Inside Politics

PM's '24 Seven' videos prompt more opposition questions

He may not be able to claim smash hit status on Youtube just yet but the prime minister's web video series "24 Seven" definitely seems to have piqued the curiosity of his political competitors.

Earlier this year, New Democrat MP Guy Caron filed a written query for the details of the production team behind the weekly video montage.

Last week, the government tabled its response, which revealed that an average of three senior staffers are involved in the process, including the director of special projects, a "senior multimedia monitoring analyst" and a project coordinator.

Although the PM's office was apparently unable to provide the requested cost breakdown, they did release preliminary viewership numbers for the PM's weekly video outing, which dropped from a series premiere high of just over 24,000 clicks for the English premiere, to an average of 15,000 for subsequent episodes, with fewer than 4,000 tuning in for a "24 Seven exclusive" featuring his "reflections from the Middle East."

(A quick check of the PM's Youtube channel suggests those numbers have been on a downward slide since the initial flurry of media coverage of the outreach initiative, although it's worth noting that it appears those numbers don't include those who tune in via the mobile JWPlayer.)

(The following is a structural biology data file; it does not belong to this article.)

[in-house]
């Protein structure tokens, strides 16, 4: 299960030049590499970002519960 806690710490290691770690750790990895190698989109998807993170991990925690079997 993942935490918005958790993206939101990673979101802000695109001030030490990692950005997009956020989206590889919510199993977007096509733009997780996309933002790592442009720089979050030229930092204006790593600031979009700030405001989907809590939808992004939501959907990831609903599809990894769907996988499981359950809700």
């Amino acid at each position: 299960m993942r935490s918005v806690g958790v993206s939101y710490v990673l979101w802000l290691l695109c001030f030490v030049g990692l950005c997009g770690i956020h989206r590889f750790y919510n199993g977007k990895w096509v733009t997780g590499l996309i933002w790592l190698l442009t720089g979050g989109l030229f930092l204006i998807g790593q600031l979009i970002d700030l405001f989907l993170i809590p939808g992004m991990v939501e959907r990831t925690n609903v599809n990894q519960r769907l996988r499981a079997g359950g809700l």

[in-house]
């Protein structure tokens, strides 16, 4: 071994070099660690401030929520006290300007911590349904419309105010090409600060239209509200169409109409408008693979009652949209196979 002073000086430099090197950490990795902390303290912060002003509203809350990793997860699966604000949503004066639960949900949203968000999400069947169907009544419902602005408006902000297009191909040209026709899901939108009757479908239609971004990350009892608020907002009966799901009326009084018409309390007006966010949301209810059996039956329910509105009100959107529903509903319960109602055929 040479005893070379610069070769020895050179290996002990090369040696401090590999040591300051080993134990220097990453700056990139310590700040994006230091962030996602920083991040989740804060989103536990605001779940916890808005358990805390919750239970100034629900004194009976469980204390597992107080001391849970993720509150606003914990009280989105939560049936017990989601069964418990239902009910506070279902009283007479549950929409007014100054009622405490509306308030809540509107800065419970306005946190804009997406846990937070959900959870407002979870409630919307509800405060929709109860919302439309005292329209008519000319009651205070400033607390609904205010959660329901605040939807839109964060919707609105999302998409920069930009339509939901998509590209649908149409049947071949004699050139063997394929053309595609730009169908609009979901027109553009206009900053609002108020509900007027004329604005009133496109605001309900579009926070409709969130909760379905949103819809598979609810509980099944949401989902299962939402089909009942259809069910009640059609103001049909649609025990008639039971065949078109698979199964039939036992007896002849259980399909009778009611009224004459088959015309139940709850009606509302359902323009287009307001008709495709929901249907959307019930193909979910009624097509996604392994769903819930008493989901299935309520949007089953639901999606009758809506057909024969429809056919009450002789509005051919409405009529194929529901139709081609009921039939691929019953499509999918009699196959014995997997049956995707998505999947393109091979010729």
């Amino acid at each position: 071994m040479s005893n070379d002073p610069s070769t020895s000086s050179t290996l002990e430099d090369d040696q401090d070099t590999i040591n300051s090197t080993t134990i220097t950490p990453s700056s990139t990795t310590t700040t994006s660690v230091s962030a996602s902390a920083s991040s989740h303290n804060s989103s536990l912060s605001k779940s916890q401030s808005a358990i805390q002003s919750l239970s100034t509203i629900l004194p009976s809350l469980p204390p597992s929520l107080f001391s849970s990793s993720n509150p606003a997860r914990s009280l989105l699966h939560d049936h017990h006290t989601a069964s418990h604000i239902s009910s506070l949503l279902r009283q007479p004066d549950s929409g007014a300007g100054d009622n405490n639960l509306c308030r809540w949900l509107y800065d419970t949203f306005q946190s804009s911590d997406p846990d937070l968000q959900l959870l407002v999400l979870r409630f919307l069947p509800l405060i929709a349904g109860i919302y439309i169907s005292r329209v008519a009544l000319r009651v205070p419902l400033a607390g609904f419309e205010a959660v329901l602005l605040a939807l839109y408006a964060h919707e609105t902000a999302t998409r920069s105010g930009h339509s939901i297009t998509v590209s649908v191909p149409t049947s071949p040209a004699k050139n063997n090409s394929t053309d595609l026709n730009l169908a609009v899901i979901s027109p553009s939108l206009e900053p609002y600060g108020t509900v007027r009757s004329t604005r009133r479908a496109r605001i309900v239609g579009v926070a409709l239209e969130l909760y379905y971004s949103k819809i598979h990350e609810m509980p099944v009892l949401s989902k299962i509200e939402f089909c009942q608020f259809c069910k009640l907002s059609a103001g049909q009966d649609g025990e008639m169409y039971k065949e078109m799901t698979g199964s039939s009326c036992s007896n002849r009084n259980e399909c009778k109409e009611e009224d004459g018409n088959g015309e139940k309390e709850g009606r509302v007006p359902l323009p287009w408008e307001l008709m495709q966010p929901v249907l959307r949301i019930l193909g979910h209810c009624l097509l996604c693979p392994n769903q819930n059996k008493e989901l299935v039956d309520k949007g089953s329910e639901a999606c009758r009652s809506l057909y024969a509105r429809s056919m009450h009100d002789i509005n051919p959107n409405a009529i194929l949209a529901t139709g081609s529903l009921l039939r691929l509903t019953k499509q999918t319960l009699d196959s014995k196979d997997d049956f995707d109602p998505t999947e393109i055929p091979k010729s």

Meanwhile, a trio of Liberals are still waiting for answers to more recently submitted 24 Seven-related questions.

Beausejour MP Dominic LeBlanc wants to know what, if any, content has been licensed from "external providers," and at what cost, as well as the details of any related contracts. 

Meanwhile newly elected Toronto Centre MP Chrystia Freeland has requested more information on what, if any, "reports, notes, memoranda or other documents" have been prepared on any specific videos, or the initiative itself.

Finally, John McKay has asked for a breakdown of the full budget for "creating, producing and hosting" the videos, by department, program and sub-program activity, and labour cost.

Under the Standing Orders, the government has 45 days to respond, which means the next batch of replies will likely be filed in early May.

In the meantime, here's the full response to Caron's question:  

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